Wild dogs can kill and harm livestock, especially sheep. As a result, they have been identified as a priority pest animal under the 11 Regional Strategic Pest Animal Management Plans developed by Local Land Services.
As an identified pest animal, it is necessary to manage wild dogs under the General Biosecurity Duty of the Biosecurity Act 2015. The General Biosecurity Duty requires any person dealing with biosecurity matter (such as wild dogs), and who knows or ought to know of the biosecurity risks posed by that biosecurity matter, to take measures to prevent, minimise or eliminate the risk as far as is reasonably practicable. This means that the occupier of lands (both private and public) is required to take all practical measures to minimise the risk of any negative impacts of wild dogs on their land or neighbouring lands.
This requirement is directly informed by the NSW Wild Dog Strategy, which promotes a balance between managing wild dogs in areas where they have negative impacts and preserving the ecological role of dingoes. The conservation of dingoes is listed under the Goals of the strategy and is to be achieved by having Wild Dog Management Plans focus control on areas where the risk of negative impacts are greatest and not undertaking control in other parts of the landscape with a low risk of negative impacts from wild dogs, to allow dingoes to fulfil their natural ecological role.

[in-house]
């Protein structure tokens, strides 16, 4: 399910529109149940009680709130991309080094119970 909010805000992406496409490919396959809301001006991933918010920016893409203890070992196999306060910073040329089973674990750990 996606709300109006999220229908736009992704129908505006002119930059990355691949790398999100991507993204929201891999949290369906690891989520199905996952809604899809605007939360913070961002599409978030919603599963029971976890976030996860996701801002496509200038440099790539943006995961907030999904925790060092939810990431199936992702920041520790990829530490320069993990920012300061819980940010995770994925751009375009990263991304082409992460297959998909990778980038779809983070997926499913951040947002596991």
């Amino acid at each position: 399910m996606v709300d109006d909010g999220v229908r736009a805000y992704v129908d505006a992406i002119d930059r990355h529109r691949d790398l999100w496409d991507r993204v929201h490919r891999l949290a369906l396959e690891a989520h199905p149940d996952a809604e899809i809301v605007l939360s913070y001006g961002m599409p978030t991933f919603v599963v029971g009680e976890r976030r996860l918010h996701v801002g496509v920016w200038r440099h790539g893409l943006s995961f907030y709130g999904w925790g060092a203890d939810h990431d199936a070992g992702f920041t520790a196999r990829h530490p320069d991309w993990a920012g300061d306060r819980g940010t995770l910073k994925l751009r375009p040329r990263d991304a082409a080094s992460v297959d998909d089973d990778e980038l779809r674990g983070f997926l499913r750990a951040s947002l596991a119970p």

This policy explains how NPWS meets its obligations to control wild dogs under the NSW Wild Dog Strategy. NPWS aims to minimise the risk of wild dogs causing damage while allowing for the conservation of dingoes within areas of national parks and reserves with a low risk of negative impact.
1. NPWS will undertake wild dog control to meet its obligations under the Biosecurity Act 2015 and the NSW Wild Dog Strategy.
2. NPWS may also undertake wild dog control to:
- ensure the safety of staff and visitors in parks
- minimise the impacts of wild dogs on biodiversity, especially where predation by wild dogs has been identified as a threat to species listed under the Biodiversity Conservation Act 2016 (including sites identified under the Saving our Species program)
- minimise the flow of feral-dog genes into the dingo population.